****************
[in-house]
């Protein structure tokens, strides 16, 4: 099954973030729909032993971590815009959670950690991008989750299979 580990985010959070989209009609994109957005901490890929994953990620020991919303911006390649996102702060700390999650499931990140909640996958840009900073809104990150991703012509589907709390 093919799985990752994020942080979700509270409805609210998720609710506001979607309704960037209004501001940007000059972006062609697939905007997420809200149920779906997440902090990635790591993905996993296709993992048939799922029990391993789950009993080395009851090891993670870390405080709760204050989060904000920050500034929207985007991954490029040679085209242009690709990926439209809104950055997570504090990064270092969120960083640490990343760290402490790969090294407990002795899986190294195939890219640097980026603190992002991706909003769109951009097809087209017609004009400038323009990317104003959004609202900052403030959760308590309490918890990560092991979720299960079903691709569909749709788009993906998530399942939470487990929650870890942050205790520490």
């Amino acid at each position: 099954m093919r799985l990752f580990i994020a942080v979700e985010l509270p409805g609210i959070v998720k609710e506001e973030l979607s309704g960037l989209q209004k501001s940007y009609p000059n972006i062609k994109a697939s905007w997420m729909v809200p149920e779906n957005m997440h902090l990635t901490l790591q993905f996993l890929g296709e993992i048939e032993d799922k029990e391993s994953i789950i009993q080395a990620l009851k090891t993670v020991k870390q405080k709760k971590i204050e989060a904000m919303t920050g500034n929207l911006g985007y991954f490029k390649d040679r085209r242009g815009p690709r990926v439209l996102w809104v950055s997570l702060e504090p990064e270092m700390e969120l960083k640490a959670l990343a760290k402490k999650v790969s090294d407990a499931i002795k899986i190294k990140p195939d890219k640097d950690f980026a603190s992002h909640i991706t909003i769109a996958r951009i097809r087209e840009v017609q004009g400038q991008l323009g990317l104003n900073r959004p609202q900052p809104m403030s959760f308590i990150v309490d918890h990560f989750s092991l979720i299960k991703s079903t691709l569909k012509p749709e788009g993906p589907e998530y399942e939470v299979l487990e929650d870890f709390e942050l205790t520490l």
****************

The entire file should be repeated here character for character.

[in-house]
């Protein structure tokens, strides 16, 4: 099954973030729909032993971590815009959670950690991008989750299979 580990985010959070989209009609994109957005901490890929994953990620020991919303911006390649996102702060700390999650499931990140909640996958840009900073809104990150991703012509589907709390 093919799985990752994020942080979700509270409805609210998720609710506001979607309704960037209004501001940007000059972006062609697939905007997420809200149920779906997440902090990635790591993905996993296709993992048939799922029990391993789950009993080395009851090891993670870390405080709760204050989060904000920050500034929207985007991954490029040679085209242009690709990926439209809104950055997570504090990064270092969120960083640490990343760290402490790969090294407990002795899986190294195939890219640097980026603190992002991706909003769109951009097809087209017609004009400038323009990317104003959004609202900052403030959760308590309490918890990560092991979720299960079903691709569909749709788009993906998530399942939470487990929650870890942050205790520490």
């Amino acid at each position: 099954m093919r799985l990752f580990i994020a942080v979700e985010l509270p409805g609210i959070v998720k609710e506001e973030l979607s309704g960037l989209q209004k501001s940007y009609p000059n972006i062609k994109a697939s905007w997420m729909v809200p149920e779906n957005m997440h902090l990635t901490l790591q993905f996993l890929g296709e993992i048939e032993d799922k029990e391993s994953i789950i009993q080395a990620l009851k090891t993670v020991k870390q405080k709760k971590i204050e989060a904000m919303t920050g500034n929207l911006g985007y991954f490029k390649d040679r085209r242009g815009p690709r990926v439209l996102w809104v950055s997570l702060e504090p990064e270092m700390e969120l960083k640490a959670l990343a760290k402490k999650v790969s090294d407990a499931i002795k899986i190294k990140p195939d890219k640097d950690f980026a603190s992002h909640i991706t909003i769109a996958r951009i097809r087209e840009v017609q004009g400038q991008l323009g990317l104003n900073r959004p609202q900052p809104m403030s959760f308590i990150v309490d918890h990560f989750s092991l979720i299960k991703s079903t691709l569909k012509p749709e788009g993906p589907e998530y399942e939470v299979l487990e929650d870890f709390e942050l205790t520490l």